(b) The rule of three, in arithmetic, in which the three given terms, together with the one sought, are
Continued proportion, Inverse proportion, etc. See under Continued, Inverse, etc. Harmonical,
or Musical, proportion, a relation of three or four quantities, such that the first is to the last as the
difference between the first two is to the difference between the last two; thus, 2, 3, 6, are in harmonical
proportion; for 2 is to 6 as 1 to 3. Thus, 24, 16, 12, 9, are harmonical, for 24:9::8:3. In proportion,
according as; to the degree that. "In proportion as they are metaphysically true, they are morally and
politically false." Burke.
(Pro*por"tion), v. t. [imp. & p. p. Proportioned ; p. pr. & vb. n. Proportioning.] [Cf. F.
proportionner. Cf. Proportionate, v.]
1. To adjust in a suitable proportion, as one thing or one part to another; as, to proportion the size of a
building to its height; to proportion our expenditures to our income.
In the loss of an object we do not proportion our grief to the real value . . . but to the value our fancies
set upon it.Addison.
2. To form with symmetry or suitableness, as the parts of the body.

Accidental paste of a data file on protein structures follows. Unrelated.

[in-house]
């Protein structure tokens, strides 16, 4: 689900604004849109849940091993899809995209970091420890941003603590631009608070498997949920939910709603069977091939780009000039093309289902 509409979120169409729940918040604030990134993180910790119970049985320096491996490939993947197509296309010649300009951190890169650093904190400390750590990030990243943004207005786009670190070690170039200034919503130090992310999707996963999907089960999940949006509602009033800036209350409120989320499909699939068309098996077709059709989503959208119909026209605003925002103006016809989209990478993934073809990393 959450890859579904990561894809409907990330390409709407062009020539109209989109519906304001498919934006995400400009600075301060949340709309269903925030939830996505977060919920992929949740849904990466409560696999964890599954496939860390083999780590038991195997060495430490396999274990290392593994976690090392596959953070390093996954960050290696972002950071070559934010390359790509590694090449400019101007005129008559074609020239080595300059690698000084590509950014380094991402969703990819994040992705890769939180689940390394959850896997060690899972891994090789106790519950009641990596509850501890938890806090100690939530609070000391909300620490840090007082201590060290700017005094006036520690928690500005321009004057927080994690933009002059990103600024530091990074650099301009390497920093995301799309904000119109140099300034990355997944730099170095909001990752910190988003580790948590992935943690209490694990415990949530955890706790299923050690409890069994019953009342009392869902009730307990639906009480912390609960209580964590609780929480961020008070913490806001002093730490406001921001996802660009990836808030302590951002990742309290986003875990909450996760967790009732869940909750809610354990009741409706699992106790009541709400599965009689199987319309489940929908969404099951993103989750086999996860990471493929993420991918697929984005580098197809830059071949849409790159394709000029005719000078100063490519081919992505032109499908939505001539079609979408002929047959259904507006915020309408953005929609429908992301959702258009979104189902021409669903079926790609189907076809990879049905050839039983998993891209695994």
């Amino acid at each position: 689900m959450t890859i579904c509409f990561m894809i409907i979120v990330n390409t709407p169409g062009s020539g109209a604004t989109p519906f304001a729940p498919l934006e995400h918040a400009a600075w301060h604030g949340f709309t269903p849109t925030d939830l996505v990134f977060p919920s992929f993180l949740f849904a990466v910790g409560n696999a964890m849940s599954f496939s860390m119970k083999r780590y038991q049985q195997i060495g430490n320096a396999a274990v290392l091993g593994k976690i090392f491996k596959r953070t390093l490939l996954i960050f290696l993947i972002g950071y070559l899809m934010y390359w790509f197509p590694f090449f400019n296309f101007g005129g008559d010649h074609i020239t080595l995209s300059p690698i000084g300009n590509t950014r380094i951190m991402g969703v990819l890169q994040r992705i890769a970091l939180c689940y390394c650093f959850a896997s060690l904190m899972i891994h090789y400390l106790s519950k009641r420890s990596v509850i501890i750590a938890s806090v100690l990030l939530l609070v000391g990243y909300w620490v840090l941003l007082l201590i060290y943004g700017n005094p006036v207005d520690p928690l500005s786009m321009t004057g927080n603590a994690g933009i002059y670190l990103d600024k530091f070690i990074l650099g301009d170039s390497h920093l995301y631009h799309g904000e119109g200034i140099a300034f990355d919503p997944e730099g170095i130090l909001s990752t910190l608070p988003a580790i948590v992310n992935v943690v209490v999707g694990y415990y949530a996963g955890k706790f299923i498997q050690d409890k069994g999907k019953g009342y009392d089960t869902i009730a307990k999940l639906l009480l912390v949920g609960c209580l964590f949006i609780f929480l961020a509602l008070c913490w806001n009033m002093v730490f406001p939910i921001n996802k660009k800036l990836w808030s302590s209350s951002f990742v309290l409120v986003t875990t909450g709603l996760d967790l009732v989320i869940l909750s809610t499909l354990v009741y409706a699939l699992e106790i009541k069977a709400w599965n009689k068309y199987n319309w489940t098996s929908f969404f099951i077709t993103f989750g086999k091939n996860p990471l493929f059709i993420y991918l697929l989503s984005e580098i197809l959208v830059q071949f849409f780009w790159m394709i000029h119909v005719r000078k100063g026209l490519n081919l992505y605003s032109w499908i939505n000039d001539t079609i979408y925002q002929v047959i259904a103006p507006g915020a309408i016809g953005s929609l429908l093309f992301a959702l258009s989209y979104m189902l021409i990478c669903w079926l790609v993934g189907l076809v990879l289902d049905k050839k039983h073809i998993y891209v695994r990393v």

Nature had proportioned her without any fault.Sir P. Sidney.
3. To divide into equal or just shares; to apportion.
(Pro*por"tion*a*ble) a. Capable of being proportioned, or made proportional; also, proportional; proportionate.
But eloquence may exist without a proportionable degree of wisdom.Burke.
Proportionable, which is no longer much favored, was of our [i. e., English writers'] own coining.Fitzed.
(Pro*por"tion*a*bly), adv. Proportionally. Locke.
(Pro*por"tion*al) a. [L. proportionalis: cf. F. proportionnel.]
1. Having a due proportion, or comparative relation; being in suitable proportion or degree; as, the parts
of an edifice are proportional. Milton.
2. Relating to, or securing, proportion. Hutton.
3. (Math.) Constituting a proportion; having the same, or a constant, ratio; as, proportional quantities; momentum
is proportional to quantity of matter.
Proportional logarithms, logistic logarithms. See under Logistic. Proportional scale, a scale
on which are marked parts proportional to the logarithms of the natural numbers; a logarithmic scale.
Proportional scales, compasses, dividers, etc. (Draughting), instruments used in making copies of
drawings, or drawings of objects, on an enlarged or reduced scale.
1. (Math.) Any number or quantity in a proportion; as, a mean proportional.
2. (Chem.) The combining weight or equivalent of an element. [Obs.]
(Pro*por`tion*al"i*ty) n. [Cf. F. proportionnalité.] The state of being in proportion. Coleridge.
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